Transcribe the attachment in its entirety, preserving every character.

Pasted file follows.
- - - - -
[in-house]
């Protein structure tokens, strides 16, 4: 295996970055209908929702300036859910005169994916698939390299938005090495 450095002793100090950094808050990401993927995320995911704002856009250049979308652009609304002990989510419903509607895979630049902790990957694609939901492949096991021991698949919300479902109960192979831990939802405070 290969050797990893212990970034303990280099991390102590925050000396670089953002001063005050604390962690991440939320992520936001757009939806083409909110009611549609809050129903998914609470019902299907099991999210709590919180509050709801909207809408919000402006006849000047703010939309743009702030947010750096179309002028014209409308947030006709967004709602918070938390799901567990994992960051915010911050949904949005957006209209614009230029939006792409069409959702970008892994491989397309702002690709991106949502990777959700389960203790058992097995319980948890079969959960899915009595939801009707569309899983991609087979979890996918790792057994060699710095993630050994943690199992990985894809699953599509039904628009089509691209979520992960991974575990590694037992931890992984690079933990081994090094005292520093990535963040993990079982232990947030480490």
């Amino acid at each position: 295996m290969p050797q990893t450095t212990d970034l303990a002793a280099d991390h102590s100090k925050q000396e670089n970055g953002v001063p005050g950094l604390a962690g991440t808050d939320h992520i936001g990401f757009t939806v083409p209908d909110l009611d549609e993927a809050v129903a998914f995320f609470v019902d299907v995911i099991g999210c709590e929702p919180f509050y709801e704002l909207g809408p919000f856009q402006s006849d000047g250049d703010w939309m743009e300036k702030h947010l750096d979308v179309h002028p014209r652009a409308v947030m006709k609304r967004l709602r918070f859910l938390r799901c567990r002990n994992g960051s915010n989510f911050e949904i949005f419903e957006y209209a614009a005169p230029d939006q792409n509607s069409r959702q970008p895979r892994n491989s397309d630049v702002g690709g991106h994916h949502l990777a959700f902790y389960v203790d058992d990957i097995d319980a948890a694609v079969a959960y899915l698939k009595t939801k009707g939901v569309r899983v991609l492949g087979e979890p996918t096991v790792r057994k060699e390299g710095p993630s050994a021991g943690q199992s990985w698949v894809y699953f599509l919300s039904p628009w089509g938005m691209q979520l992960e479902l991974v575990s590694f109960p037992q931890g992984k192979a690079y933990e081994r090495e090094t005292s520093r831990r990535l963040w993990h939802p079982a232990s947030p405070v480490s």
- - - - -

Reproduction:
[in-house]
């Protein structure tokens, strides 16, 4: 295996970055209908929702300036859910005169994916698939390299938005090495 450095002793100090950094808050990401993927995320995911704002856009250049979308652009609304002990989510419903509607895979630049902790990957694609939901492949096991021991698949919300479902109960192979831990939802405070 290969050797990893212990970034303990280099991390102590925050000396670089953002001063005050604390962690991440939320992520936001757009939806083409909110009611549609809050129903998914609470019902299907099991999210709590919180509050709801909207809408919000402006006849000047703010939309743009702030947010750096179309002028014209409308947030006709967004709602918070938390799901567990994992960051915010911050949904949005957006209209614009230029939006792409069409959702970008892994491989397309702002690709991106949502990777959700389960203790058992097995319980948890079969959960899915009595939801009707569309899983991609087979979890996918790792057994060699710095993630050994943690199992990985894809699953599509039904628009089509691209979520992960991974575990590694037992931890992984690079933990081994090094005292520093990535963040993990079982232990947030480490």
């Amino acid at each position: 295996m290969p050797q990893t450095t212990d970034l303990a002793a280099d991390h102590s100090k925050q000396e670089n970055g953002v001063p005050g950094l604390a962690g991440t808050d939320h992520i936001g990401f757009t939806v083409p209908d909110l009611d549609e993927a809050v129903a998914f995320f609470v019902d299907v995911i099991g999210c709590e929702p919180f509050y709801e704002l909207g809408p919000f856009q402006s006849d000047g250049d703010w939309m743009e300036k702030h947010l750096d979308v179309h002028p014209r652009a409308v947030m006709k609304r967004l709602r918070f859910l938390r799901c567990r002990n994992g960051s915010n989510f911050e949904i949005f419903e957006y209209a614009a005169p230029d939006q792409n509607s069409r959702q970008p895979r892994n491989s397309d630049v702002g690709g991106h994916h949502l990777a959700f902790y389960v203790d058992d990957i097995d319980a948890a694609v079969a959960y899915l698939k009595t939801k009707g939901v569309r899983v991609l492949g087979e979890p996918t096991v790792r057994k060699e390299g710095p993630s050994a021991g943690q199992s990985w698949v894809y699953f599509l919300s039904p628009w089509g938005m691209q979520l992960e479902l991974v575990s590694f109960p037992q931890g992984k192979a690079y933990e081994r090495e090094t005292s520093r831990r990535l963040w993990h939802p079982a232990s947030p405070v480490s």